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Has any human ever had rabies?

Yes, rabies is a disease that can and does affect humans. Rabies is caused by infection with the rabies virus, which is spread through contact with the saliva of an infected animal, most commonly through bites. Once a person develops symptoms, rabies is almost always fatal. However, rabies is preventable if treatment is administered soon after exposure, before the onset of symptoms.

What is rabies?

Rabies is an acute, viral disease that causes inflammation of the brain in humans and other mammals. It is caused by infection with rabies virus, a RNA virus in the family Rhabdoviridae, genus Lyssavirus.

The rabies virus is transmitted through contact with infected saliva, usually via bites or scratches from an infected animal. Less commonly, it can be contracted if infected saliva comes into contact with mucous membranes or broken skin.

Once the virus enters the body, it travels along nerves towards the brain in a process called “retrograde axonal transport.” As the virus reaches the brain and starts replicating there, it causes encephalitis, or inflammation and swelling of the brain and spinal cord. This leads to the various neurological symptoms associated with rabies.


After an incubation period that lasts a few days to several years, initial rabies symptoms appear that are similar to the flu. These include:

– Fever
– Headache
– Nausea
– Vomiting
– Agitation

As the disease progresses and the virus spreads through the central nervous system, more specific symptoms emerge:

– Anxiety
– Confusion
– Partial paralysis
– Hydrophobia (fear of water)
– Hyperactivity
– Difficulty swallowing
– Excess salivation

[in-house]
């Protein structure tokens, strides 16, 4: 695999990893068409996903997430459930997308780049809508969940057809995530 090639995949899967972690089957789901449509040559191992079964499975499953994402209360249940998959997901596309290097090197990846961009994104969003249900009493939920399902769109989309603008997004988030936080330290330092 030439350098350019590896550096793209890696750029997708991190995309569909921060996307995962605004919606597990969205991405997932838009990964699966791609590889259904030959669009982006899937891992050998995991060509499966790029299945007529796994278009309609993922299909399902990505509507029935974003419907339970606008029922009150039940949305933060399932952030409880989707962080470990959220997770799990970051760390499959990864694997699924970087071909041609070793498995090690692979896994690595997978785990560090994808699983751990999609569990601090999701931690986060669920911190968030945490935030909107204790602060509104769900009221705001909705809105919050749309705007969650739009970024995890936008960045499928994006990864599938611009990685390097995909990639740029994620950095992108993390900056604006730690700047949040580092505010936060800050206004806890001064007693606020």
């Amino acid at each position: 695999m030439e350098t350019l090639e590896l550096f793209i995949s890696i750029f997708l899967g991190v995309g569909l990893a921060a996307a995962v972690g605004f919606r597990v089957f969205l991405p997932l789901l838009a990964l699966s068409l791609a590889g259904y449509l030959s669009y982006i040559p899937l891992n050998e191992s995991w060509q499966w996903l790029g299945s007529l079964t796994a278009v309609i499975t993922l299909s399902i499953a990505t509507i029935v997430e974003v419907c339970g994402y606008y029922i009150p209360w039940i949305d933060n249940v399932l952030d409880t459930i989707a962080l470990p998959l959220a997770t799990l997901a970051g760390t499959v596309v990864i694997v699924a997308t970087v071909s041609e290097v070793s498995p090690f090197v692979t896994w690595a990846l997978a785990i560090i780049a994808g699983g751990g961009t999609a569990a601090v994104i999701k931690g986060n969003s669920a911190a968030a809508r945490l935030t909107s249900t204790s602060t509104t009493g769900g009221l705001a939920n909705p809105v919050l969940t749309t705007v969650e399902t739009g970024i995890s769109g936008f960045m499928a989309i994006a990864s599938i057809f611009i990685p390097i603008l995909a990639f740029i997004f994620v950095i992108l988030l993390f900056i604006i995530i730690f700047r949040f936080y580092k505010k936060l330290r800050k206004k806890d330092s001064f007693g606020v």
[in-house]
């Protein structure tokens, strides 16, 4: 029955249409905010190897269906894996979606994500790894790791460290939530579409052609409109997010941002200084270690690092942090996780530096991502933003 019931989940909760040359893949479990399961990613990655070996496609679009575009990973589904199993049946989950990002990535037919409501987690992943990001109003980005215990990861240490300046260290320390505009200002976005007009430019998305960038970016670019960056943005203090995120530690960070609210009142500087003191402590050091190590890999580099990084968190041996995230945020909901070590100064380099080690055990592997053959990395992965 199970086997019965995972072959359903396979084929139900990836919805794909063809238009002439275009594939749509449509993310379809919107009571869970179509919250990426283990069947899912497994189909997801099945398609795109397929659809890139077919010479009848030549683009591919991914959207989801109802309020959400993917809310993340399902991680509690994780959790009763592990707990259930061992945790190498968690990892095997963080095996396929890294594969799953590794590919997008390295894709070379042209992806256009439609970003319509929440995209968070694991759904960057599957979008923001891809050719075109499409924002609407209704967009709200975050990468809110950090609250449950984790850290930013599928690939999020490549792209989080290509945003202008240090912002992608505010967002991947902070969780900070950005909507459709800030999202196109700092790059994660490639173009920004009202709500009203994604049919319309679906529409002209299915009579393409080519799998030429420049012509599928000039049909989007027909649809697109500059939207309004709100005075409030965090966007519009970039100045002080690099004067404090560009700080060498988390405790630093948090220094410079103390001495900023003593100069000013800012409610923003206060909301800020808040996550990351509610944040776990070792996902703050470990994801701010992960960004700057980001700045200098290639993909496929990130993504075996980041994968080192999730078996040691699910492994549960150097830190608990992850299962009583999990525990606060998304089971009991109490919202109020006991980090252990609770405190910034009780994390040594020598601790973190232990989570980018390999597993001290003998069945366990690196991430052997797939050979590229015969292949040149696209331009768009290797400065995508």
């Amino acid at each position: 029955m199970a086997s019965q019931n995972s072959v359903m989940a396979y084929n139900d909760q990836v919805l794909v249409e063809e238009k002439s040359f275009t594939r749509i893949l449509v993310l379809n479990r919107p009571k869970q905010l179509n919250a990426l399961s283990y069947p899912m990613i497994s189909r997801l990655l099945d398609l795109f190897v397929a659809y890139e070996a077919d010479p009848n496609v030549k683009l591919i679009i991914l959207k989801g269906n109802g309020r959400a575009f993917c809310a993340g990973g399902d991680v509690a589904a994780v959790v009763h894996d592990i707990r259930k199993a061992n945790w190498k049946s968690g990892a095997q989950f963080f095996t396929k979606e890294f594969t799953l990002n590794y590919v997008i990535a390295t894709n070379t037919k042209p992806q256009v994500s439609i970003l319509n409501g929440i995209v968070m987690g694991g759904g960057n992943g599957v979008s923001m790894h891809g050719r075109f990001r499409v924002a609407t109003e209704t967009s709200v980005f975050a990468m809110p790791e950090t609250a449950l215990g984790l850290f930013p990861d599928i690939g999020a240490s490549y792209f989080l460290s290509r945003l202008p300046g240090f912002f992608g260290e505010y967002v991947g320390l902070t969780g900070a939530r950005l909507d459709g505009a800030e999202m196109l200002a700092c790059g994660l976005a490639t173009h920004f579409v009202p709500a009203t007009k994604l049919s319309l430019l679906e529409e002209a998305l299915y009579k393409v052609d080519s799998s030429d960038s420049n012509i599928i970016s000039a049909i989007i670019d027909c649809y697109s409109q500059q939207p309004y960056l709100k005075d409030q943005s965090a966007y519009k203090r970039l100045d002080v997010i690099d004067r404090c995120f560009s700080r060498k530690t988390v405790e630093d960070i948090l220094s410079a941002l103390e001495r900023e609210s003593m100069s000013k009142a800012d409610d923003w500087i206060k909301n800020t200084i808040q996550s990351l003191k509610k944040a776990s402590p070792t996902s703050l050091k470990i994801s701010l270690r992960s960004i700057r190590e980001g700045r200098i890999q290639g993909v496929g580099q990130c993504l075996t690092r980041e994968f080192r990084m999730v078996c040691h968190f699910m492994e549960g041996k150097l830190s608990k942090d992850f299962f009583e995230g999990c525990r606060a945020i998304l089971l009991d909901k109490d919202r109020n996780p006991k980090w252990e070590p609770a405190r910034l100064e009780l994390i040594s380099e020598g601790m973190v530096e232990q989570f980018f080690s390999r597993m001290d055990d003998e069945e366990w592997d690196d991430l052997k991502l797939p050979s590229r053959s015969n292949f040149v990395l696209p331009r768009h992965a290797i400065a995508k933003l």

– Hallucinations
– Insomnia

Ultimately, the infection leads to seizures and complete paralysis as the virus overwhelms the nervous system. Death usually occurs within a few days after the onset of symptoms.


The vast majority of rabies virus transmissions to humans occur through infected saliva penetrating the skin, usually via animal bites. Less commonly, exposure of open wounds or mucous membranes to saliva or other potentially infectious material, like neural tissue, may also transmit rabies.

In the Americas, wild animals are the primary source of infection, especially raccoons, skunks, bats, foxes and coyotes. Worldwide, most rabies deaths result from dog bites. In the developing world, improper or incomplete vaccination of dogs is a major factor in human rabies deaths.

Other mammals, both wild and domesticated, can also spread rabies to humans, including cattle and cats. Squirrels, rats, hamsters, guinea pigs, gerbils, chipmunks, rabbits, and hares are almost never found to be infected with rabies and have not been known to transmit rabies to humans.

History of Rabies

Rabies has been recognized as a disease for thousands of years and is one of the oldest documented infectious diseases affecting humans. References to rabies-like symptoms and hydrophobia appear in ancient texts from China, Greece, and Rome.

The earliest written record of rabies is in the Mesopotamian Codex of Eshnunna from around 1930 BC, which describes symptoms of hydrophobia in dogs. The first written report of rabies as a transmissible disease came from the Greek philosopher Democritus in 500 BC.

In the first century AD, the Roman encyclopedist Aulus Cornelius Celsus described the classic symptoms of fatal rabies after being bitten by a rabid dog. He recommended cauterizing the wound with a hot iron to prevent disease transmission, one of the earliest documented medical interventions.

Over the centuries, rabies continued to inspire fear for its grim prognosis. The disease became known by names referencing its most recognizable symptom, hydrophobia, including “lyssa” in Greek and “aqua-mentis” in Medieval Latin.

Major Events in Rabies History